A fun piece of news is that recently Providence has fallen prey to the recent trend of dockless electric scooter share. I have really mixed feelings about them. On one hand, they fill a key gap in sustainable urban mobility, and are shockingly good at solving the last-mile problem. On the other hand, Bird (the scooter company in question) often operates by asking forgiveness rather than permission from city governments. Here is a really excellent article that sums up my apprehensions. For instance, the Providence deployment was poorly timed, coming one day after the city’s press announcement for its new dockless e-bike share initiative with JUMP bikes. This type of “move fast and break things” behavior creates an environment of combativeness between the city and the company, which is regressive to the common goal of creating equitable sustainable transportation options in cities.
Move fast and break things is a problematic business model in urban transportation. comic via the always excellent xkcd
Finally, to finish out the summer I will be working on signage for the Providence City Walk. Signage for wayfinding is something that I’ve been getting increasingly excited about. I see it as a perfect case of the importance of graphic design in civic projects. Pat Weaver in “Wayfinding for Bicycle Routes” writes that “An easy-to-understand wayfinding system helps users understand the bicycle network, and may be particularly helpful to new or infrequent bicyclists.”
This couldn’t be more true. A good wayfinding system can make bike infrastructure accessible, visible, and safe to people who are just starting to bike. As such, it is a crucial part of transitioning people out of their cars and into the public realm.
This map will (hopefully) exist on some of the larger sign types being installed. In addition to making the map clear and accessible, I’m also hoping to use it as a way to highlight some of the cultural landmarks that are important parts of the South Side’s history.
Thanks for reading, until next time!
// micah epstein //
Hello friends, I have settled into the small coastal city of Reykjavik (ray-k-ya-vik) in the southwest of Iceland. I have ventured to this small Northern country to work with JONAA (https://jonaa.org/) furthering cross-disciplinary collaboration surrounding the Arctic and North Atlantic environments and cultures. I’m interested in the various ways that our northern landscapes are currently being altered by new climate regimes and how culture will adapt or respond to new normals. This includes exploring the various ways tourism has affected Iceland or how new industrial activities may begin in Greenland, or mapping the various stakeholders who contribute to JONAA’s news platform, as well as many other areas of Arctic research.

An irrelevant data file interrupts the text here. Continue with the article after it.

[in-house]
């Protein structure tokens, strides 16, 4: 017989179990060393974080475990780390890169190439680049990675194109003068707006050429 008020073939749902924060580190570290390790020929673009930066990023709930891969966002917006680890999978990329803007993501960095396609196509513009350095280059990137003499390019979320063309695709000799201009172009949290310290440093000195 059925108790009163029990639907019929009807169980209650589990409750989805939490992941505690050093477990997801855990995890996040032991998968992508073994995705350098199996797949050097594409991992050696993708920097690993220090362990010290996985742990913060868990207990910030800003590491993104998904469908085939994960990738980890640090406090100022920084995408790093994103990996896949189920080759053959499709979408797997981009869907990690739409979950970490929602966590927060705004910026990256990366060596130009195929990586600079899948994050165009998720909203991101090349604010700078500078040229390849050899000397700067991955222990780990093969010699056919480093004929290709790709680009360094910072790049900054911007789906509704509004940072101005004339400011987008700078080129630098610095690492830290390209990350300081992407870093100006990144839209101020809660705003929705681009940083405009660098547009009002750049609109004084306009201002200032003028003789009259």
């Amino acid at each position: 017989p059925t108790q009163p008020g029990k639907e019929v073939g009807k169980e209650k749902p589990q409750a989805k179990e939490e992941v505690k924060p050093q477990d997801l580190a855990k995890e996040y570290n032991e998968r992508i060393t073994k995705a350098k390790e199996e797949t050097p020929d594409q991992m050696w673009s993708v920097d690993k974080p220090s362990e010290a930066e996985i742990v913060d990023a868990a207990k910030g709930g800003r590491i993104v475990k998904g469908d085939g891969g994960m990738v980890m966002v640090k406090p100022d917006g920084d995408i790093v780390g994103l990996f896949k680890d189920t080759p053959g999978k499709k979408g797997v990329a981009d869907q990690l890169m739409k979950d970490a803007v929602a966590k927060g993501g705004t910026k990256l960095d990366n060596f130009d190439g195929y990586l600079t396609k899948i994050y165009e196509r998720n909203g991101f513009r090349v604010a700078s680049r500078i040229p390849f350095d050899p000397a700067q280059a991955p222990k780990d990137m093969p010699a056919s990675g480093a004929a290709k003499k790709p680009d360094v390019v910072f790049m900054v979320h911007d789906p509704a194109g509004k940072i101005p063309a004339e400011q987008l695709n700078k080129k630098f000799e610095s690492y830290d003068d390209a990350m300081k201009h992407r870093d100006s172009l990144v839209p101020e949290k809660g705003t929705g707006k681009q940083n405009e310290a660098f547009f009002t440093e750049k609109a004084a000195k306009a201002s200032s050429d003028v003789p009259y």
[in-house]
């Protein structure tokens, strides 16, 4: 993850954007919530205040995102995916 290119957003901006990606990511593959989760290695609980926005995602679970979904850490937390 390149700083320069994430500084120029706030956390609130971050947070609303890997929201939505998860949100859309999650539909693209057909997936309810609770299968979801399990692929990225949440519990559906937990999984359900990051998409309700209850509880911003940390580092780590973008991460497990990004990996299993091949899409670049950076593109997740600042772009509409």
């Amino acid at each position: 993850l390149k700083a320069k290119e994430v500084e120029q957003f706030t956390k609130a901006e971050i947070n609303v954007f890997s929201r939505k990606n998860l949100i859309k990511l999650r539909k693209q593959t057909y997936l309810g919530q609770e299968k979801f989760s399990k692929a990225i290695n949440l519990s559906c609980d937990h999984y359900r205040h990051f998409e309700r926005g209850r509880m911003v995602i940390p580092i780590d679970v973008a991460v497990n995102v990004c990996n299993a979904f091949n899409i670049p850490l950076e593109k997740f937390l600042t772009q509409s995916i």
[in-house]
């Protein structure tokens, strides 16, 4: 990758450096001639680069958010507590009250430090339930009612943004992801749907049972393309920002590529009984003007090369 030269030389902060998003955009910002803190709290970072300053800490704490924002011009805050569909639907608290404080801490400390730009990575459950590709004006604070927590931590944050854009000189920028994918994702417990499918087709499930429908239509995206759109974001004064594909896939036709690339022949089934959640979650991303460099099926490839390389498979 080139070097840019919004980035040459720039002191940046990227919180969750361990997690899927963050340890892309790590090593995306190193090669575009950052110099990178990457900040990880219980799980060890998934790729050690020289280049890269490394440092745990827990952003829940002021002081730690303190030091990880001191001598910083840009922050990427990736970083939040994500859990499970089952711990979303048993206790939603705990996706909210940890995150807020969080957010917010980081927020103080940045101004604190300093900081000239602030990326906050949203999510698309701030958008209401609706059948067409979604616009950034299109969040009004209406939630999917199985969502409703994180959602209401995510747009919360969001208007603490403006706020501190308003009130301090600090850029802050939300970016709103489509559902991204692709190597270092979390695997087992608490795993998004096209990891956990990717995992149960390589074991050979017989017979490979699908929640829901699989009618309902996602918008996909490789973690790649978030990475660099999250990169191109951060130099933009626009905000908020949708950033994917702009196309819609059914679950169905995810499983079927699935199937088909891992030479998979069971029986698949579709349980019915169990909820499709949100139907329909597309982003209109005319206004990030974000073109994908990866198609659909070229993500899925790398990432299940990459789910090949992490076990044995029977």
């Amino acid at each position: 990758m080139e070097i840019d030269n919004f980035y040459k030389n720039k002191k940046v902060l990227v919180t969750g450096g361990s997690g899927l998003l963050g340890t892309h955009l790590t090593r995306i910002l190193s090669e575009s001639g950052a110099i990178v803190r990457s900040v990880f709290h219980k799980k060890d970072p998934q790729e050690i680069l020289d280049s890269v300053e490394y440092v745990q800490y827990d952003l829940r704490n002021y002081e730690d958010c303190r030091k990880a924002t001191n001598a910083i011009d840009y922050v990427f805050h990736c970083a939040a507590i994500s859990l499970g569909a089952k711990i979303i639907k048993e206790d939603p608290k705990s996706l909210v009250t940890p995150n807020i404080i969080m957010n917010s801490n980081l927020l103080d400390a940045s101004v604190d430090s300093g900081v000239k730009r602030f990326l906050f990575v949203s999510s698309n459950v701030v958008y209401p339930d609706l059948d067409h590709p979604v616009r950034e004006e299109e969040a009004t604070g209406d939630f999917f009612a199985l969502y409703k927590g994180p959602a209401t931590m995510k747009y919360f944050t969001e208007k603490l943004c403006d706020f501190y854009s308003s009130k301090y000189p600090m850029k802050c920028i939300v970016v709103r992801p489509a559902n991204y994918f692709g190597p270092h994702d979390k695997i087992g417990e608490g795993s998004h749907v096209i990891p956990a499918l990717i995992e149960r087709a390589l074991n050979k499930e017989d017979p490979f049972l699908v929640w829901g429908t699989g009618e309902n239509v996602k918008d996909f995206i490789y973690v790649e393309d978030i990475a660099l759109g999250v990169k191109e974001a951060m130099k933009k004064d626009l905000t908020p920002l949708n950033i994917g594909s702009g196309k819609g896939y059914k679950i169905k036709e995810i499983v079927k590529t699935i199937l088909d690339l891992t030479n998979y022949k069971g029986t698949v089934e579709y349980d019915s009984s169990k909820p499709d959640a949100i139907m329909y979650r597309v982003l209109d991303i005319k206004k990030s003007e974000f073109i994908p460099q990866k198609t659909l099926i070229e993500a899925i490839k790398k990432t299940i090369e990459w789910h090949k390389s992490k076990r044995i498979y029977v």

The first things you notice in the “summer” here is the extra long days which do a number on your perception of time. My flight from Boston to Iceland was a redeye, but since I was flying East the sun was in a state of perpetual sunrise as I approached morning in the Iceland. My first night in town I explored this phenomenon walking along the harbor. According to the weather app the last light of the night was set to disappear at 00:00 (midnight, military time is standard over here) and the first light would arise at 00:04. You might think this means 4 minutes of darkness, but in actuality it is still quite bright and kind of feels more like early evening until it suddenly becomes early morning. This definitely took some adjusting to, fortunately each night the length of darkness increases though I have yet to see a fully dark night.